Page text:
As 1983 approached, Robert E. Carr Sr. and Michael London faced crucial -- and not dissimilar -- decisions about the future of their companies. Carr, chief executive officer of Systems Engineering Associates Corp. (SEACOR), a naval engineering firm based in Cherry Hill, N.J., and London, president of Headquarters Cos. (HQ), a San Francisco-based company offering a nationwide network of technologically sophisticated business centers, both had hot performers on their hands. SEACOR was #192 on the 1982 INC. 500 list, with sales of $15 million and a five-year growth rate of 687%, and HQ, a younger company, was not far behind at #387, with sales of $5.6 million and a 347% sales increase since 1977.

Both Carr and London also knew that their campaigns for long-term growth would need to draw upon deeper resources than cash flow and credit lines. In 1982, SEACOR, a prime government contractor, was suffering from federal contracts a full quarter or more into accounts receivable. Worse, institutional lenders were wary of stepping into a company with little collateral beyond its own personnel; venture capitalists demanded high percentages from a limited (4%) profit-margin business; and the cost of a public offering -- not to mention Carr's feeling that his firm "had no pizzazz for Wall Street" -- seemed prohibitive. That left acquisition as the only palatable option. So Carr started shopping around.

London was shopping too. "We didn't necessarily want to be acquired," he says today, "but it seemed the best alternative. We hadn't yet reached the level of profitability to go public, and much of what we were doing was geared toward changes in the corporate landscape of the future."

What happened to SEACOR and HQ -- both were eventually bought by Day & Zimmermann Inc. and United Technologies Corp., respectively -- tells only part of the saga of the companies that failed to return to this year's INC. 500 list. Sixteen others were also acquired, and 12 went public. Some succumbed to market slumps, and many more put numbers on the board that, although impressive by almost any measurable standard, did not keep pace with 1983's first-stringers (this year's group had a minimum five-year growth rate of 397%, up from 1982's 235%).

In all, 318 members of the Class of '82 disappeared from this year's rankings, despite some very strong showings: 116 of them, in fact, more than tripled sales from 1978 to '82, and at least three -- Mainpro (#279 in 1982), an Irving, Tex., maker of lubricants; Bepco (#295 in 1982), a Winston-Salem, N.C., heavy equipment retrofitter; and Macom Industries (#330 in 1982), a Van Nuys, Calif., importer of antenna systems -- came within an eyelash of the 397% cutoff separating the 500 from the also-rans.

In other ways, though, the fates of SEACOR and HQ, while not necessarily representative, are instructive. Strongly entrepreneurial in character, each company looked for a buyer with a hands-off attitude and faith in current management. In neither case, paradoxically, was what they saw what they got.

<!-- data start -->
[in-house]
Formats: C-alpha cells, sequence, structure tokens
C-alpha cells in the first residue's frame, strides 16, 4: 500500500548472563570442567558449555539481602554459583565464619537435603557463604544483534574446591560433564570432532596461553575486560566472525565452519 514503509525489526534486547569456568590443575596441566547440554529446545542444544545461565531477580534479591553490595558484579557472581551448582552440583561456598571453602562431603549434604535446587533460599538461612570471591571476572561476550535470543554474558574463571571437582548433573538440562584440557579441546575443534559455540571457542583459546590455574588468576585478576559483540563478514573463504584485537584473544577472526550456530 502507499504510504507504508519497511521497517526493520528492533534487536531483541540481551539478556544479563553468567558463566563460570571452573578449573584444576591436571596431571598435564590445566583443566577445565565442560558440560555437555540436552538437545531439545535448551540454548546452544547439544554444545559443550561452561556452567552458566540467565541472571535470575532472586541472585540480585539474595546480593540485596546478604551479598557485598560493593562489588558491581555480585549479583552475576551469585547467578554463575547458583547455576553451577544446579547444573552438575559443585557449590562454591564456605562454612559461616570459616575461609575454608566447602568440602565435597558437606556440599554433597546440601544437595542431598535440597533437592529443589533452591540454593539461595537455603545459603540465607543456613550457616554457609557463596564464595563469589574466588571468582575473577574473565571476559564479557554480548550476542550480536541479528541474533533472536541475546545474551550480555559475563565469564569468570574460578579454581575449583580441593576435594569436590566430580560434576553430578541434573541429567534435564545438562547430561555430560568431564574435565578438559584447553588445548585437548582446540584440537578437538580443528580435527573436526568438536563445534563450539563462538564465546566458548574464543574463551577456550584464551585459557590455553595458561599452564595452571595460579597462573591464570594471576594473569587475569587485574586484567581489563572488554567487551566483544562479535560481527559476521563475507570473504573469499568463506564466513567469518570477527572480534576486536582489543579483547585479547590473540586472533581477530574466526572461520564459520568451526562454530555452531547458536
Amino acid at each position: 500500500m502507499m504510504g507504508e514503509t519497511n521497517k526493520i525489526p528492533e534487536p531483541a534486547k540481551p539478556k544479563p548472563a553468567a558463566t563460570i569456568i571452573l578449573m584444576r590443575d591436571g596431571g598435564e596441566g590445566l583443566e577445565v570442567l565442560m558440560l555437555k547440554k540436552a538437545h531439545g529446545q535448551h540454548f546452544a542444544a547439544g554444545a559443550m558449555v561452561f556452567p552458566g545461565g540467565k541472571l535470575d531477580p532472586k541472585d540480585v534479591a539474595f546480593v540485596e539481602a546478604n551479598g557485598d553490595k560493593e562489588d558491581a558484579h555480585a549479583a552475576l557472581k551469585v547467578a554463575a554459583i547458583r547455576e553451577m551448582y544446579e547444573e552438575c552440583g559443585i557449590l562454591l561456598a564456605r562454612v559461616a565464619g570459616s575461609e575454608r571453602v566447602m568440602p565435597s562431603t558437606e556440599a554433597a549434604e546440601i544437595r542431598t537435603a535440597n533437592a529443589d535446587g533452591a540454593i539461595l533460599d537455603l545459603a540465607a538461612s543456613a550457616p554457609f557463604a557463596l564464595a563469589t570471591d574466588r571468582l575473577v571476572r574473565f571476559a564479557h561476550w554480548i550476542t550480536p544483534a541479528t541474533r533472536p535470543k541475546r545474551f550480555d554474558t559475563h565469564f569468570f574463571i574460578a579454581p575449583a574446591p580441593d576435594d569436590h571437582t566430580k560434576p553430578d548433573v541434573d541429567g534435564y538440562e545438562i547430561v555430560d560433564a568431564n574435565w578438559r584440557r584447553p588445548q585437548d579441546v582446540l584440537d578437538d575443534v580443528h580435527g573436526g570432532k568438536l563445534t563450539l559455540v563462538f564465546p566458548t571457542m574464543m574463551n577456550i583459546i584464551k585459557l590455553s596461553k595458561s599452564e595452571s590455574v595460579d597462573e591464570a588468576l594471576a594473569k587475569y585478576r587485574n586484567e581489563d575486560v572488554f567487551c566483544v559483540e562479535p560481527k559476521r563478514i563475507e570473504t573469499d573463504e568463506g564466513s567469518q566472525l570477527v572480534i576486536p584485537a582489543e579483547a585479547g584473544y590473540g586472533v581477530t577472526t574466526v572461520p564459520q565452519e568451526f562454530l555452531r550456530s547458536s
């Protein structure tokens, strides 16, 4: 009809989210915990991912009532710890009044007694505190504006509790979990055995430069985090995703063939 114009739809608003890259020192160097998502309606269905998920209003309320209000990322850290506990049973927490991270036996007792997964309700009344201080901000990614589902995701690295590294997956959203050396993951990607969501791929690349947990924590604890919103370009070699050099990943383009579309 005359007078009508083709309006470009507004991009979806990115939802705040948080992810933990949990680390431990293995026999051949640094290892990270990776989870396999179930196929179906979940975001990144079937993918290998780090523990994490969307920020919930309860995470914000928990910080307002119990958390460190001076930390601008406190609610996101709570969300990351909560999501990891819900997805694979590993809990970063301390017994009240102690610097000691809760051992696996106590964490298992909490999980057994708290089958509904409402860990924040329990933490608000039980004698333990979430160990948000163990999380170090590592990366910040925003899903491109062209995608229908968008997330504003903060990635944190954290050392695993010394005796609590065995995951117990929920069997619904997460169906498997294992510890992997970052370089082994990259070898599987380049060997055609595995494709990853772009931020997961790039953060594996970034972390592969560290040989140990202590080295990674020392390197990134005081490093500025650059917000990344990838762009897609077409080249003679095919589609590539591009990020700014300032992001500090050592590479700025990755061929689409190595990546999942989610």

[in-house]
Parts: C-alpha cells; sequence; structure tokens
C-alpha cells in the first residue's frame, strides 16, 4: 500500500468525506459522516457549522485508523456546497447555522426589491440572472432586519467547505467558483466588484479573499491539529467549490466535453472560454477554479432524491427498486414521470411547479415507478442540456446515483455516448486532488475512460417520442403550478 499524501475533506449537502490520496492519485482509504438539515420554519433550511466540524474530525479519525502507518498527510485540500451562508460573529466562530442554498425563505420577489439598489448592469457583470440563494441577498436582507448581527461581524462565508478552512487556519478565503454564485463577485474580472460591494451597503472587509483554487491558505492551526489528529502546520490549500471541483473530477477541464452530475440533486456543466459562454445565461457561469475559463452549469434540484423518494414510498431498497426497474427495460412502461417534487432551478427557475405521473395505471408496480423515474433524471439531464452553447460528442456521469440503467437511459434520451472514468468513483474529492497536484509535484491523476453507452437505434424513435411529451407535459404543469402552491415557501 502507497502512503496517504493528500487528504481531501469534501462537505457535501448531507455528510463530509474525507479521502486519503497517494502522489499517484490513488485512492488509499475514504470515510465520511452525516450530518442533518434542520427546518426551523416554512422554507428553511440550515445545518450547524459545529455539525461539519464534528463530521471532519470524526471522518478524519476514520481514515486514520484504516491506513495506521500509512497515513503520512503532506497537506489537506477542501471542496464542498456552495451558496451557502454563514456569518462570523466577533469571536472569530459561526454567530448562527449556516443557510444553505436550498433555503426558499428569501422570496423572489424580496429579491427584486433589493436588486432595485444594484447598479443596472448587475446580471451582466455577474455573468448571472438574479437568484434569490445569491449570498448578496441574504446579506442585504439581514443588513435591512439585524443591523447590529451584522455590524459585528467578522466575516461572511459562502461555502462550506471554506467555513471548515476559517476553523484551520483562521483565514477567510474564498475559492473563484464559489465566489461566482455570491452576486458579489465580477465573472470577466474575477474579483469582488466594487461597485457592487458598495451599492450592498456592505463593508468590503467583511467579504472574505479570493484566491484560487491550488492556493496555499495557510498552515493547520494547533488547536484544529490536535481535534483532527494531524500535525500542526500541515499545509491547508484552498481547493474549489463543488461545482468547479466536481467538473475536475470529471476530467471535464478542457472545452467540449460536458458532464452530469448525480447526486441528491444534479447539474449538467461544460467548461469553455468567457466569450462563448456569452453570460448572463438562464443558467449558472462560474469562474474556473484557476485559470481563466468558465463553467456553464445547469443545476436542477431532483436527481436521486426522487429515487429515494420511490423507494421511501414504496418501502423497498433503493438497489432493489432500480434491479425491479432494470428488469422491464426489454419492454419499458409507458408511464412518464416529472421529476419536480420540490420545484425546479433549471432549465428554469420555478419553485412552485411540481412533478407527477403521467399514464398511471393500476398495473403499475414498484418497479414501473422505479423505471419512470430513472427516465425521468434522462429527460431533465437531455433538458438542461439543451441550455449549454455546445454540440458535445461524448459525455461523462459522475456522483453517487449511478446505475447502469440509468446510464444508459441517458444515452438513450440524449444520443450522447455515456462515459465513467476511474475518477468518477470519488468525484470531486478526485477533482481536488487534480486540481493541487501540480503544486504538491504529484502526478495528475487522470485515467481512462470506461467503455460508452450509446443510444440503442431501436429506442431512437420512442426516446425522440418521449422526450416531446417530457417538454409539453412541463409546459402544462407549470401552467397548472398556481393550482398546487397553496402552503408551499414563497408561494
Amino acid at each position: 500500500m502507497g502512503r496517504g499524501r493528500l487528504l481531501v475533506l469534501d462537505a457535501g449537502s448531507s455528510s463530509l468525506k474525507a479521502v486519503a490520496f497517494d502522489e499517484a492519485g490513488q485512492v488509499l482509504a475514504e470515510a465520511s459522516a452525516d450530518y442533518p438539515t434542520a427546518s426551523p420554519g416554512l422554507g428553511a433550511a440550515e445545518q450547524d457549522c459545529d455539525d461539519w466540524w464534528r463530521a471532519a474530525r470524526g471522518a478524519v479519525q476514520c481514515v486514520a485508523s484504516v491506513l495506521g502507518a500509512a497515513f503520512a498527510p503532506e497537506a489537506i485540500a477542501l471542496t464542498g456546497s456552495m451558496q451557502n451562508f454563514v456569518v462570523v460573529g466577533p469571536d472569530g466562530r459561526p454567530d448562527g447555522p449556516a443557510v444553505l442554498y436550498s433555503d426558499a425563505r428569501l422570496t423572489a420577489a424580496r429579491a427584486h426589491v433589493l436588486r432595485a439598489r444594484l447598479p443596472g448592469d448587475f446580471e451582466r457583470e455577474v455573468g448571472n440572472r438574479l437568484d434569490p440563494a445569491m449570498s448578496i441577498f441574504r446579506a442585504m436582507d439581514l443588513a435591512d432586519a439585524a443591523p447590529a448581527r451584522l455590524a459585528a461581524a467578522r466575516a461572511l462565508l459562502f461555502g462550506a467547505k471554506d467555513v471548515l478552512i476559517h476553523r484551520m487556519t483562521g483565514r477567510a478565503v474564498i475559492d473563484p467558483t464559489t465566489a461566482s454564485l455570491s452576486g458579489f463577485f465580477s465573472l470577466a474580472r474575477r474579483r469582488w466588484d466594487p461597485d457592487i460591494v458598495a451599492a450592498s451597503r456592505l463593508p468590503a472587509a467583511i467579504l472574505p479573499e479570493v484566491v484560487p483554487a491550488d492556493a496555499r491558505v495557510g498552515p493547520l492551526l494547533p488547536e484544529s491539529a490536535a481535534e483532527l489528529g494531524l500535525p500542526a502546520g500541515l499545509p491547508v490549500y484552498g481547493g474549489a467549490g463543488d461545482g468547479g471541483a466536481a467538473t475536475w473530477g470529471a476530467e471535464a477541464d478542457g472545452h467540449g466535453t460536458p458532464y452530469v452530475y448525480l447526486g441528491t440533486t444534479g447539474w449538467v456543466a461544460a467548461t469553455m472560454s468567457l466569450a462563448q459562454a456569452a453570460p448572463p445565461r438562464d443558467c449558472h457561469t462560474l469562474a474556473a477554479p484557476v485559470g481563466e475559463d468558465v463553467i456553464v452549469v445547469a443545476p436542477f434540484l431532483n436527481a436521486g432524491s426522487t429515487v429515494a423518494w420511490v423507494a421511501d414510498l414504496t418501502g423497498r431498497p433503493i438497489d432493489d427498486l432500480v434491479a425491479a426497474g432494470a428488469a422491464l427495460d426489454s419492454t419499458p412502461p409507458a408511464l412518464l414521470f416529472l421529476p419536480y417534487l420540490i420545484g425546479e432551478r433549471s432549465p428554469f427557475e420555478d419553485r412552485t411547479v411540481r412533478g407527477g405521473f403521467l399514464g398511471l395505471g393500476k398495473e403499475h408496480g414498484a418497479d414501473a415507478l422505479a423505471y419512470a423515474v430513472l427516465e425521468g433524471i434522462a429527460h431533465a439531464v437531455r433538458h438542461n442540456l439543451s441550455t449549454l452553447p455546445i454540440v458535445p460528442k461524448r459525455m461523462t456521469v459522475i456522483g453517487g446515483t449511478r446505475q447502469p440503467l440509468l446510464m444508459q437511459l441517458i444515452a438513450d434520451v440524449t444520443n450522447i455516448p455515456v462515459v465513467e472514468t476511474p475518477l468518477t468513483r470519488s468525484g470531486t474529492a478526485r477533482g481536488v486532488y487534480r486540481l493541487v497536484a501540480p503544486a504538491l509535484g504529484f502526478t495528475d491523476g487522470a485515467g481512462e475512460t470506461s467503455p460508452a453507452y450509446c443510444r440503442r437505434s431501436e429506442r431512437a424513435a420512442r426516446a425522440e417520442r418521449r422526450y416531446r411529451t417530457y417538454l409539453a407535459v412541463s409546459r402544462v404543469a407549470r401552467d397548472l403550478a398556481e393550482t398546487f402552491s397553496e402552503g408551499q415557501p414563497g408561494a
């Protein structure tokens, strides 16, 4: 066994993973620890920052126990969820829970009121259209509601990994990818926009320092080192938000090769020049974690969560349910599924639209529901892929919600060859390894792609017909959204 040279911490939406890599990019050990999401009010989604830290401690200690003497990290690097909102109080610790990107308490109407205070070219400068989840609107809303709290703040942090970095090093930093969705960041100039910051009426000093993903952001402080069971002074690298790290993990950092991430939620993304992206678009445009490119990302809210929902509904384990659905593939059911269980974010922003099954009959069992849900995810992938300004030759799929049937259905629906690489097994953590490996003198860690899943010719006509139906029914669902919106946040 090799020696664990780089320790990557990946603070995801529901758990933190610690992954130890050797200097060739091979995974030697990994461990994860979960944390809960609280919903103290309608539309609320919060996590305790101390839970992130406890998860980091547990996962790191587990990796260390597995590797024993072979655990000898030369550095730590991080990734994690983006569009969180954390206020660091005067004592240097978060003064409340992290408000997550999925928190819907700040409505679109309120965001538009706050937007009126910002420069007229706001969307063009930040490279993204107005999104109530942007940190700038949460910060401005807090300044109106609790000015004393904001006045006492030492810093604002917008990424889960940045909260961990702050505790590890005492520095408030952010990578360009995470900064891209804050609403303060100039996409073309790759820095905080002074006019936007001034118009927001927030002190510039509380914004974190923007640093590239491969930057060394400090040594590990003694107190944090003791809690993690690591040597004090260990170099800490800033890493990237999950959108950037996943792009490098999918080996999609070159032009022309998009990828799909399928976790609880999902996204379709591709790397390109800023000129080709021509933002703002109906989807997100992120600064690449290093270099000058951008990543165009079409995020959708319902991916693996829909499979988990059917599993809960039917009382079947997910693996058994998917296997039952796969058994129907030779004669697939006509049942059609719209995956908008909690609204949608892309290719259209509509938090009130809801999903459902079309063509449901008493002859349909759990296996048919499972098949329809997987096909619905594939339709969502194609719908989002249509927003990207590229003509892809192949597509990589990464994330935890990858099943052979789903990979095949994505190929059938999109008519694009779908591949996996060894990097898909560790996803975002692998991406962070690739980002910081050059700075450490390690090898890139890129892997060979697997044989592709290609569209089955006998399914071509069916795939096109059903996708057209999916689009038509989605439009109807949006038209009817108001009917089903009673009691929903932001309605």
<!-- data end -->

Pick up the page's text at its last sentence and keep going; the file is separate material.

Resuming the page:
"It's even better than what I'd thought," gushes London, who admits that his optimism sounds practically naive, given UTC's $13.6 billion size and enormous range of interests. "They've left my entire management team in place, growth has accelerated, and I feel strongly that our future success is assured on a very large scale. I'd talked to [United Technologies CEO] Harry Gray and [UTC's Building Systems Co. president] Tony Autorino seriously twice, and I talked to the presidents of several companies UTC had acquired before. They felt the promises had been kept. I've been so impressed since [the acquisition] that I told Harry I'd help him acquire other entrepreneurial companies if he wanted my services."

These are hardly the sentiments of Bob Carr, who lost 50 out of 450 employees ("some real backbone people," he says with a sigh, "and I'm afraid another big cut's coming"), was stripped of control over his own domestic operation, and finds himself in litigation with his bosses over certain clauses in his contract.

"I don't want to bad-mouth [Day & Zimmermann]," says Carr of the Philadelphia architectural and engineering firm that acquired SEACOR, "because they are a people company; they were good about the transition period, and certainly conditions in our marketplace changed drastically for the worse. But I miss the ability to say yes and no. Furthermore, under the terms of our agreement, I acted as an exchange agent, pledging personal liability, and I would certainly not do that again.

My biggest problem is talking about this. I never could get it to a personal level -- defining my personal criteria for the company, I mean -- and that's where I feel I could have done a better job."

Carr, former chairman of the Small Business Unity Council, a prime force behind the White House Conference on Small Business, sums up his feelings in no uncertain terms. "If you're a true entrepreneur and you decide to sell," he says, "don't stay on. Walk away and go do something else."

Not all of last year's true entrepreneurs fell by the wayside. Of the 182 returnees, 27 companies actually improved their rankings, including 5 who vaulted 100 places or more on this year's list. Thirty-two companies managed to jack up their growth rates but, due to the performance of faster-paced newcomers, they slipped several notches.

Among the many that failed to repeat, several were disqualified on technicalities -- for example, sales of less than $10,000 or more than $25 million in base year 1978. Falling into the former category were N. Bassil Ltd. (#280 in 1982), a Boston stationery shop, which had a 1,576% sales gain but 1978 sales of only $62,496; and Associated General (#45 in 1982), an Anchorage, Alaska, paving contractor,